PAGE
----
Huawei released Thursday a new version of its developer tools aimed at replacing Google’s similar offering as the world’s second-largest smartphone maker struggles to gain independence from US technology.

Why it matters: The company has stepped up efforts to create an app and mobile service ecosystem to replace Google Mobile Service, which it lost access to after a US export ban imposed in May.

  • The Shenzhen-based company’s in-house alternative, Huawei Mobile Service (HMS), provides services such as the account system, location kit, push notifications, and in-app purchases, according to its website.
  • Experts believe that with a “joint effort” from developers worldwide, Huawei could replace most Google apps and services such as Google Play, Google Maps, and Gmail with “good alternatives” on its Android phones.

Details: Huawei released HMS Core 4.0, a collection of features open to developers, adding capabilities such as Quick Response (QR) code extraction, near-field communication (NFC), and identity authentication, according to a company statement on Thursday.

  • While HMS Core is a kit for developers, HMS Apps provides mobile applications corresponding to Google offerings. They include Huawei App Gallery, a mobile wallet, Huawei Video, and a music app, according to the statement.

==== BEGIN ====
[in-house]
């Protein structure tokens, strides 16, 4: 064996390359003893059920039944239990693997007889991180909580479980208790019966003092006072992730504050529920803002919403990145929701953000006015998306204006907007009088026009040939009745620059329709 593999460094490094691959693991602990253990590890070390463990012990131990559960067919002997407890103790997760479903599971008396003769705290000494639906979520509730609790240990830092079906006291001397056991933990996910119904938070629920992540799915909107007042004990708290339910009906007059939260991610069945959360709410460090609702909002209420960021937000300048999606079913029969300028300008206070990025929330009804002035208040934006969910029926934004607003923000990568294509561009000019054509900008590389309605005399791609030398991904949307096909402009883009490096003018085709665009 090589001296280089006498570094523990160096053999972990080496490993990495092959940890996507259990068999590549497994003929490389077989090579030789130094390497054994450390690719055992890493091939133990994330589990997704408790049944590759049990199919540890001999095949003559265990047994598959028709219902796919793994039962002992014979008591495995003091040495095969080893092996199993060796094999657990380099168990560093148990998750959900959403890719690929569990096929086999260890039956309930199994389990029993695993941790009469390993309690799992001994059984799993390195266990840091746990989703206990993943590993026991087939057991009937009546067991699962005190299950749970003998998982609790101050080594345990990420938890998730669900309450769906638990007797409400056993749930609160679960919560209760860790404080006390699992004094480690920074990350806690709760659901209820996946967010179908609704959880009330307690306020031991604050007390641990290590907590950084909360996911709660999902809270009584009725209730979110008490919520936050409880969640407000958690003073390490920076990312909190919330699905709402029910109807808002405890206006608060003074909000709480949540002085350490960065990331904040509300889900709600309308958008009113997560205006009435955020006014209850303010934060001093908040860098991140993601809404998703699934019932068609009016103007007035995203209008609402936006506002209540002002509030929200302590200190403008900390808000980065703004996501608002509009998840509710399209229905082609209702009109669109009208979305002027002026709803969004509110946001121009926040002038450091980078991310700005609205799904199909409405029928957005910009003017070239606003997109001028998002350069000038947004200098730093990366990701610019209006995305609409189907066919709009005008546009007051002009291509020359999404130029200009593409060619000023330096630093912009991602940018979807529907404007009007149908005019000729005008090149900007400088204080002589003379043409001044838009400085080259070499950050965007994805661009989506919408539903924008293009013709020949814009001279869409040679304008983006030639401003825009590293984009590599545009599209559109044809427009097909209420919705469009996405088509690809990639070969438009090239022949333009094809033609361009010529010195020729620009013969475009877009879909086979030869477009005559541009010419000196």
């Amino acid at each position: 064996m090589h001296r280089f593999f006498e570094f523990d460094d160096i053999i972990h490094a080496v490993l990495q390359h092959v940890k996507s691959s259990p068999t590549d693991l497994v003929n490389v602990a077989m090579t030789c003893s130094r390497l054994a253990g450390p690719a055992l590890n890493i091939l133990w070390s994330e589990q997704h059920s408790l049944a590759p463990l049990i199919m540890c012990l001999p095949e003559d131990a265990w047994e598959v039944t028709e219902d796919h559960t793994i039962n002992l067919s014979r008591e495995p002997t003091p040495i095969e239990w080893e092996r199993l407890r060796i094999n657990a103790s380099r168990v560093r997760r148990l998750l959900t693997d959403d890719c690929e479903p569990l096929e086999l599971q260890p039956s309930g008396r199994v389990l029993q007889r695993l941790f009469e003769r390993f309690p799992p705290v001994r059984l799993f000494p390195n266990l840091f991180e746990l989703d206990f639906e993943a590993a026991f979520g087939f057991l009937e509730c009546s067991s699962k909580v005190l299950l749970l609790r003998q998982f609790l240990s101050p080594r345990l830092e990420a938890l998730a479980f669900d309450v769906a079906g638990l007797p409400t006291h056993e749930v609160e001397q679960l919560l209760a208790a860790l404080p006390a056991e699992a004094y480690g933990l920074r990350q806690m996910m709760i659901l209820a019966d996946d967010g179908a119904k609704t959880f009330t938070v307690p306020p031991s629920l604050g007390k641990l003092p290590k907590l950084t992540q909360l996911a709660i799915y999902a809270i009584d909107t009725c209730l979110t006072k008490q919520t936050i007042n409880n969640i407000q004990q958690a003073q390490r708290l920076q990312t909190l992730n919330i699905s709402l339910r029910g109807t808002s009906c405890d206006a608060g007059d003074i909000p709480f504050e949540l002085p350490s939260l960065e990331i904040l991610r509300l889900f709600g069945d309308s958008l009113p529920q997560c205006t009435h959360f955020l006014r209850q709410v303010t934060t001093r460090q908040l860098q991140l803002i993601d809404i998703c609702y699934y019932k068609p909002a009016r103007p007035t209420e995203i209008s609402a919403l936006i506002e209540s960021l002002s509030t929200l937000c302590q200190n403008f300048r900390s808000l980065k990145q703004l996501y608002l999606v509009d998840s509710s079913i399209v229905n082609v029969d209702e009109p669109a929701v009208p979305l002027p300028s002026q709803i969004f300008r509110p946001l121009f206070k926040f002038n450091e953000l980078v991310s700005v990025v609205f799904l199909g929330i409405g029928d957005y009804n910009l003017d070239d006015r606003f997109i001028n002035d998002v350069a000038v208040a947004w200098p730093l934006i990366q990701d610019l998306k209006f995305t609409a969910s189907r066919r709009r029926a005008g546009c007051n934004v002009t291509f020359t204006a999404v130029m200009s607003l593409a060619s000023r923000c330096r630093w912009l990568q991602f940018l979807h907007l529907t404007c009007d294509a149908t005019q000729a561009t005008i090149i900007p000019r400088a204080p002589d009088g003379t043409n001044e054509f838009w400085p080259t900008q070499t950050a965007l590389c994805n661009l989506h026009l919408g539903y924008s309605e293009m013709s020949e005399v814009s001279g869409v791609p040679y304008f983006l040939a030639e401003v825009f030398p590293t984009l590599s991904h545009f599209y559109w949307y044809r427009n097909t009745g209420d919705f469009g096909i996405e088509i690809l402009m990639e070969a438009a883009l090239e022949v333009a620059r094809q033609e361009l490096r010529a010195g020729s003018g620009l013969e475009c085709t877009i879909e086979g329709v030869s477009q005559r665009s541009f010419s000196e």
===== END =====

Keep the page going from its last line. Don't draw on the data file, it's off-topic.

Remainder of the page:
• More than 1.3 million developers from the globe have registered on the GMS platform, maintaining more than 55,000 apps, the company said.

Context: Earlier this week, Huawei announced it had shipped over 240 million smartphones in 2019, a 16.5% increase compared with the previous year based on data from IDC.

  • The company is investing around $26.1 million into a benefit scheme for British and Irish developers to make apps on its HMS, it said on Wednesday in London.
  • In September, it had to launch a new 5G-compatible smartphone lineup without Google apps or access to its services in Europe.
  • The company debuted its in-house mobile operating system HarmonyOS in August, but company executives have stated that it is not an Android replacement.

Writing about semiconductors and telecommunications.

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